McConnell made his comments on Monday afternoon while taking questions at the Appalachian Regional Healthcare (ARH) Hazard Clinic in Perry County, Kentucky. He visited the clinic to thank healthcare workers and express support for the vaccine.
A journalist in attendance asked McConnell about a recent PBS NewsHour/NPR/Marist poll in which 49 percent of Republican men said they would not get the vaccine. The poll interviewed 1,227 U.S. adults from March 3 to March 8. It had a margin of error of plus or minus 3.6 percentage points.
“Two of [the vaccines] are 90 percent effective,” McConnell said, referring to the Pfizer/BioNTech and Moderna vaccines. “One of them is 70 percent effective,” he added, referring to the Johnson and Johnson vaccine.
“I didn’t realize until this pandemic began that the flu shot is only 50 percent effective, and a whole lot of people get the flu shot. So there’s no good argument not to get the vaccination,” McConnell added. “I would encourage all men, regardless of party affiliation, to get the vaccination.”
The U.S. Centers for Disease Control and Prevention state that annual flu vaccines offer anywhere from 40 to 60 percent immunity against seasonal strains of influenza.
On March 16, Trump told Fox News host Maria Bartiromo that he would recommend the vaccine to the network’s conservative audience.
“I would. I would recommend it,” Trump said. “I would recommend it to a lot of people who don’t want to get it, and a lot of those people voted for me, frankly.”
“But again, we have our freedoms and we have to live by that, and I agree with that also,” he added. “But it’s a great vaccine. It’s a safe vaccine and it’s something that works.”
Trump also mentioned that he and Melania Trump, the former first lady, had both received vaccine shots and had encouraged others to do the same.
The former president’s remarks came a day after White House Press Secretary Jen Psaki said that the administration of President Joe Biden would appreciate Donald Trump being “more vocal about the safety and efficacy” of the vaccine.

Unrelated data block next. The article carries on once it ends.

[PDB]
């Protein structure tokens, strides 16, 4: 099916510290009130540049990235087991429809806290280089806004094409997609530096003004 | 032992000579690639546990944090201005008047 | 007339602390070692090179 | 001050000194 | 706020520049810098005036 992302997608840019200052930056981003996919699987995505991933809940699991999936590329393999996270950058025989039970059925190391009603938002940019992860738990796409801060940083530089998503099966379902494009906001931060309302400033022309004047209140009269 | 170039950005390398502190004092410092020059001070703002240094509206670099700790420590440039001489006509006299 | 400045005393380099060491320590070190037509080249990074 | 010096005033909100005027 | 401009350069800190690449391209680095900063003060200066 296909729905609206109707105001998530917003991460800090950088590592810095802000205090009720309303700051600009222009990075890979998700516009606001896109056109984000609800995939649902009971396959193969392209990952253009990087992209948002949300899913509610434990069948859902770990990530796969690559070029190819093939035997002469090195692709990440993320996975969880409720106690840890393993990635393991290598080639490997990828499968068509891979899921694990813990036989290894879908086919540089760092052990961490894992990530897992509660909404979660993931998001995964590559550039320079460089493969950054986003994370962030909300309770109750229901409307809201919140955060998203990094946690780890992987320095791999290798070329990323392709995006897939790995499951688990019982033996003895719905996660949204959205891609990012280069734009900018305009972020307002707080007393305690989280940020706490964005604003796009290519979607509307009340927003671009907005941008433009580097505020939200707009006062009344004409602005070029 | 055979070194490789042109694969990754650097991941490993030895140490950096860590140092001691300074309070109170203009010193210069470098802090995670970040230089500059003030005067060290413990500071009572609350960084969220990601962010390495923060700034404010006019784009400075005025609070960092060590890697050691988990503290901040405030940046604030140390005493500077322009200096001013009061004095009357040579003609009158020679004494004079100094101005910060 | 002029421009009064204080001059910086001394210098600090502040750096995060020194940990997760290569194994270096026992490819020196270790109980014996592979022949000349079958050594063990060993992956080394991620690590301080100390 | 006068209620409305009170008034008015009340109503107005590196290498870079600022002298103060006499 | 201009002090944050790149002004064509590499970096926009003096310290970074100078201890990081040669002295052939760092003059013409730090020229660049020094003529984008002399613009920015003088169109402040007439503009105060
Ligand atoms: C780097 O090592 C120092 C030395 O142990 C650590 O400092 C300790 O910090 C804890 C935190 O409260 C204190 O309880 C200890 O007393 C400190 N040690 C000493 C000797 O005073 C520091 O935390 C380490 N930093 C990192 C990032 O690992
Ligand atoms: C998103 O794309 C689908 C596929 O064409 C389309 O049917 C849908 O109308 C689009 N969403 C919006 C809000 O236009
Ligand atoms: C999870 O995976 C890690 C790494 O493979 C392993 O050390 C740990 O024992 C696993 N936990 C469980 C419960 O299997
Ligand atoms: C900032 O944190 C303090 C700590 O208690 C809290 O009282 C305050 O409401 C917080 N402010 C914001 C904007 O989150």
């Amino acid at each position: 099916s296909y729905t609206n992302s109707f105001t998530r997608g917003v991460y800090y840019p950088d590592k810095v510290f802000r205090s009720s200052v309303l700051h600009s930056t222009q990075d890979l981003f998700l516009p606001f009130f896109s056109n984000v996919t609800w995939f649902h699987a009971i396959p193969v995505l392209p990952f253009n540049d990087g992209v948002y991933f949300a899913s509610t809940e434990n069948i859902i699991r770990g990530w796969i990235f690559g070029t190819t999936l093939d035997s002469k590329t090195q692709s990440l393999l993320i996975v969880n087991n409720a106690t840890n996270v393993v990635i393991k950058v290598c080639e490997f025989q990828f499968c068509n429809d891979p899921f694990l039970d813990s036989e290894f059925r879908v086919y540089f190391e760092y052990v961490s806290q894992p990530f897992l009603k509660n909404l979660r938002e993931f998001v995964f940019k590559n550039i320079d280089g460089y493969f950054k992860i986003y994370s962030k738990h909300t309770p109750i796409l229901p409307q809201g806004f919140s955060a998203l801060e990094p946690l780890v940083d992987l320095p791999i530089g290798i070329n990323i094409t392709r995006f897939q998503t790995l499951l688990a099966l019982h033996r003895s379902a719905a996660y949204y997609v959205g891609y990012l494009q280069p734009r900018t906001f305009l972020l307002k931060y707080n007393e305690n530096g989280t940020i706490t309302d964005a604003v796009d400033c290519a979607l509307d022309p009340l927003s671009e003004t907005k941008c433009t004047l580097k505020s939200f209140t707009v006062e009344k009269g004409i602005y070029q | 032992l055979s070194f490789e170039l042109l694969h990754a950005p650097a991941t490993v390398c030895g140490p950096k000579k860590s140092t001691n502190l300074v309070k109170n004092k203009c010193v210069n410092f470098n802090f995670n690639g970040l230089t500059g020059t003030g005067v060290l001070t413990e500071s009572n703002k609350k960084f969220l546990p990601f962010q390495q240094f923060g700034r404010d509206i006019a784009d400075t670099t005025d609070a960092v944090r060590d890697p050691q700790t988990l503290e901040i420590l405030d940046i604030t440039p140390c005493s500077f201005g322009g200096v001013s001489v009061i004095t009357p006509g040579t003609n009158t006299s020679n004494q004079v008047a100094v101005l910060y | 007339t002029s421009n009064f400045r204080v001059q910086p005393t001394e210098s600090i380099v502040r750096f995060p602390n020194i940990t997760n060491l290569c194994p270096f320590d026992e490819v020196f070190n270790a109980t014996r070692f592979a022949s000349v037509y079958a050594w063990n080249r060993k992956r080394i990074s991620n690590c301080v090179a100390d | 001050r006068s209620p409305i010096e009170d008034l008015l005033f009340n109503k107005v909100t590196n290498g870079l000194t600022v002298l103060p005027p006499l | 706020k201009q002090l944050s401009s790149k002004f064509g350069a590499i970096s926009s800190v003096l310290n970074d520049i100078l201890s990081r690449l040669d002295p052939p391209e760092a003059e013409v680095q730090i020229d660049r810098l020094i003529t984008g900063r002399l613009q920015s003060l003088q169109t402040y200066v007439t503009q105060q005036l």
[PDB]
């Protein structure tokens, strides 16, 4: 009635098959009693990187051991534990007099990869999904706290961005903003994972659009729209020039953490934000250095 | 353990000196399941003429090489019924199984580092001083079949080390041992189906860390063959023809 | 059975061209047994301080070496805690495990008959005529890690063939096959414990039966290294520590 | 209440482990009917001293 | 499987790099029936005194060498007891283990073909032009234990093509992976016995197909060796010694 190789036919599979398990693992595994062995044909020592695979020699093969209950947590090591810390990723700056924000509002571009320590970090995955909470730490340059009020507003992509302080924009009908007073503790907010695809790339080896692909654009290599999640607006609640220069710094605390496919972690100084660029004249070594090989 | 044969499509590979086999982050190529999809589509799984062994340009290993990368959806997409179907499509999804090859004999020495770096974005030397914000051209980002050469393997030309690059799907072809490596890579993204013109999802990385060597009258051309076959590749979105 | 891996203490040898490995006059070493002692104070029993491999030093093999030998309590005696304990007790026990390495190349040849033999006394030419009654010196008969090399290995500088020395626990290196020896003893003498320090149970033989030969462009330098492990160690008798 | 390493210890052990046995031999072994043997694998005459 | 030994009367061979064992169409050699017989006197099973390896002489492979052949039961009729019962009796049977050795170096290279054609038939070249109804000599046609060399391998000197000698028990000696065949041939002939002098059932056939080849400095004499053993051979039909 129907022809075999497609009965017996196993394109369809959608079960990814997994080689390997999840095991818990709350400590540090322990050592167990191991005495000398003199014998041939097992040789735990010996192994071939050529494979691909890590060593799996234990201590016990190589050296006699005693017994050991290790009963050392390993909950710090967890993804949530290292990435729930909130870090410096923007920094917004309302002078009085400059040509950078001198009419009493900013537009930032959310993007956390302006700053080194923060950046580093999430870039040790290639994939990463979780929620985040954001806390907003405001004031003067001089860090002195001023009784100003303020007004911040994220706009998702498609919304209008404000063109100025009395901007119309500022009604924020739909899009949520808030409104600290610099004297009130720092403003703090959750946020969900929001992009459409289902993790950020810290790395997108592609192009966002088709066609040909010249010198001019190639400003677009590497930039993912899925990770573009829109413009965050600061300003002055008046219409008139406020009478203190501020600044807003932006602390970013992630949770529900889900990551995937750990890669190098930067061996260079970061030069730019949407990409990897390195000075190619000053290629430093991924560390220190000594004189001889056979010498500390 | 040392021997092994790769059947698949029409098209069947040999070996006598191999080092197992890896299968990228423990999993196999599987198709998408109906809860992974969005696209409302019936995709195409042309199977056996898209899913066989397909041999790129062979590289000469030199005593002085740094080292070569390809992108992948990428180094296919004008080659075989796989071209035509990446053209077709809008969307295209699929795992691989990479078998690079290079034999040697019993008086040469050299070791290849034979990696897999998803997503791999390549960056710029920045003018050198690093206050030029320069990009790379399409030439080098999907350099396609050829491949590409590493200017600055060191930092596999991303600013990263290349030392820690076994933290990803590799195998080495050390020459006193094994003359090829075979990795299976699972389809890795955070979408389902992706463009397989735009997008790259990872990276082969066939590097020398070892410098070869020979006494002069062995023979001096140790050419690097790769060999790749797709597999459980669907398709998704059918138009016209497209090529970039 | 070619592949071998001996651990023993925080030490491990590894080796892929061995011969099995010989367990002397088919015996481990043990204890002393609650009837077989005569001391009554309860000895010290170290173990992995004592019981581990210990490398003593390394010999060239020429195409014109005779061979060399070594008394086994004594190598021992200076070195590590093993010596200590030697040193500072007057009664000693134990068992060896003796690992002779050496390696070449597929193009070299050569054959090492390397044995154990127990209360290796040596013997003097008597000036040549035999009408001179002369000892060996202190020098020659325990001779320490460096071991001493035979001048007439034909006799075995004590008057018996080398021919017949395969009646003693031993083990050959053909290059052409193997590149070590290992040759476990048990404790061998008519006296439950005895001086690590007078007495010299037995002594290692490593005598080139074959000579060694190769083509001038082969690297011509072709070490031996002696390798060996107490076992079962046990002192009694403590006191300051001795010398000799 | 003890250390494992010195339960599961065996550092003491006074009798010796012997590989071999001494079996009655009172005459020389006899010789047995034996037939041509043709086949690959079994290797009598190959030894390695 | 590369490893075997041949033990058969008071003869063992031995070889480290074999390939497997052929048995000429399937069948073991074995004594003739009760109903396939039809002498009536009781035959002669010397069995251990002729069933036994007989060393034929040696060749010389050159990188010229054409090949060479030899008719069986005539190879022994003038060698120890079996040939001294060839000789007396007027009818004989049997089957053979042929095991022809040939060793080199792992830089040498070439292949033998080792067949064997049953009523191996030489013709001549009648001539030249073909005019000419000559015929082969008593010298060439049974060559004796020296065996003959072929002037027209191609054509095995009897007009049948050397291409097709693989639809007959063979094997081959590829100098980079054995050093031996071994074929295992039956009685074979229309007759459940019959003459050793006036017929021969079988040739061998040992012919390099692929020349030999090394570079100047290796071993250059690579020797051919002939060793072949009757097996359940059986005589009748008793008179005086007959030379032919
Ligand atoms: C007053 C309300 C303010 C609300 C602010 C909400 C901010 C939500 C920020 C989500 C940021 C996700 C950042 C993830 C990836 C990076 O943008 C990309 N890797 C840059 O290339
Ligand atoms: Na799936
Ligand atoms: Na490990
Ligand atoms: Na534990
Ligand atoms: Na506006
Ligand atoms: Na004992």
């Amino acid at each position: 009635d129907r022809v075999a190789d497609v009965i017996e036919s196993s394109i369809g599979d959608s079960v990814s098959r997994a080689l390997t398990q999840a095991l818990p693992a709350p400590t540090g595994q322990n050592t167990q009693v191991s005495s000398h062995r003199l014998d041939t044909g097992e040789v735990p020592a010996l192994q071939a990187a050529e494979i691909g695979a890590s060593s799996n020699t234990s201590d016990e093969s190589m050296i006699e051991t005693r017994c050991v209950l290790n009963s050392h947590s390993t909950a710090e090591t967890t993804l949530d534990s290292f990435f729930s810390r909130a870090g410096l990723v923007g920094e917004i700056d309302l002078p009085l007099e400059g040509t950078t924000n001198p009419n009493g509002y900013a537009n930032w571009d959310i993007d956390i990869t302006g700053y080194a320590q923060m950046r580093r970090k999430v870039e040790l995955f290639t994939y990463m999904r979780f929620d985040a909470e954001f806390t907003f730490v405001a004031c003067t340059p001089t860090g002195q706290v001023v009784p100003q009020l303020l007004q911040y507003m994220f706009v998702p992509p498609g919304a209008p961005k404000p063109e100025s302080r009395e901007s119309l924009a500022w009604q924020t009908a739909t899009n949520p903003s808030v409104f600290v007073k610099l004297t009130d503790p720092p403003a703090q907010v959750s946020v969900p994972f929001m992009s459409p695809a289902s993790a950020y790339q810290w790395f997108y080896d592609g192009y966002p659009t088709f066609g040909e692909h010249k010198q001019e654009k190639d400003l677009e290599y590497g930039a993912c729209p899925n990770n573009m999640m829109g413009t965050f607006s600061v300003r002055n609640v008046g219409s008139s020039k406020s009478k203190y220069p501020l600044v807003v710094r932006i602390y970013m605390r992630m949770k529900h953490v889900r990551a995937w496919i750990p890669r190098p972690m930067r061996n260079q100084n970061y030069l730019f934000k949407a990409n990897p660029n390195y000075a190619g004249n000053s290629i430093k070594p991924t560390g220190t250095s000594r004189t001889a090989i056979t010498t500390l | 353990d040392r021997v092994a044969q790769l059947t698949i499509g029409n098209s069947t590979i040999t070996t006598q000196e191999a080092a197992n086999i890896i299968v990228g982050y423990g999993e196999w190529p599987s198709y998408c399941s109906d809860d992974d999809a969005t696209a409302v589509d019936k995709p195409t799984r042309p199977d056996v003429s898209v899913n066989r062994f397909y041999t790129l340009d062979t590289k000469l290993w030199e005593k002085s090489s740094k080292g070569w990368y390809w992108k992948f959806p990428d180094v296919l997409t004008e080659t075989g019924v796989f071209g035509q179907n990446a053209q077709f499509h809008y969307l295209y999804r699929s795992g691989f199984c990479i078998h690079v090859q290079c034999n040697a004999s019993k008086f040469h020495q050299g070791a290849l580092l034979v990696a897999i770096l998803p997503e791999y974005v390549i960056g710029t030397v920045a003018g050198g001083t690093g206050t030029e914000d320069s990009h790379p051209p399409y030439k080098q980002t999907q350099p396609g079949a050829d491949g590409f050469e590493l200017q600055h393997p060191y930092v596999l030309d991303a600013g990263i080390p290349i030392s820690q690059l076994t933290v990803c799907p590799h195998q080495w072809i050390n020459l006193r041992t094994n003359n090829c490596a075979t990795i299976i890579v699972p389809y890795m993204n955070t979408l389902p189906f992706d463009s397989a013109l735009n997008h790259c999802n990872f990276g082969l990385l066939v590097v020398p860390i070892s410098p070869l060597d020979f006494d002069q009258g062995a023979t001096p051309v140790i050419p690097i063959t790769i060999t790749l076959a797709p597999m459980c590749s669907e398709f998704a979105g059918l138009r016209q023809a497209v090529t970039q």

“We’d support that,” she told reporters. “Every other living president has participated in public campaigns.”
On March 14, Biden encouraged all local doctors, preachers, ministers and priests to tell their conservative community members to get vaccinated and wear face masks.
Epidemiologists estimate that 70 percent of the population will need to develop immunity to COVID-19 in order to end the pandemic, whether through vaccinations or other means, according to Science Magazine.
During McConnell’s other comments at the ARH hazard clinic on Monday, he said that no Republican Congress members signed onto Biden’s recently passed $1.9 trillion COVID stimulus bill because they felt it contained too much non-pandemic-related spending. Democrats helped Republicans pass Trump’s previous pandemic stimulus bills with bipartisan support.
When asked about recent mass shootings and a Democratic bill adding background checks for certain types of gun purchasers, McConnell said that he didn’t want to make it harder for law-abiding Americans to acquire guns for self-defense. Instead, he said, he and Congressional Republicans are more interested in figuring out how to prevent mentally ill people from getting guns.
Newsweek contacted McConnell for comment.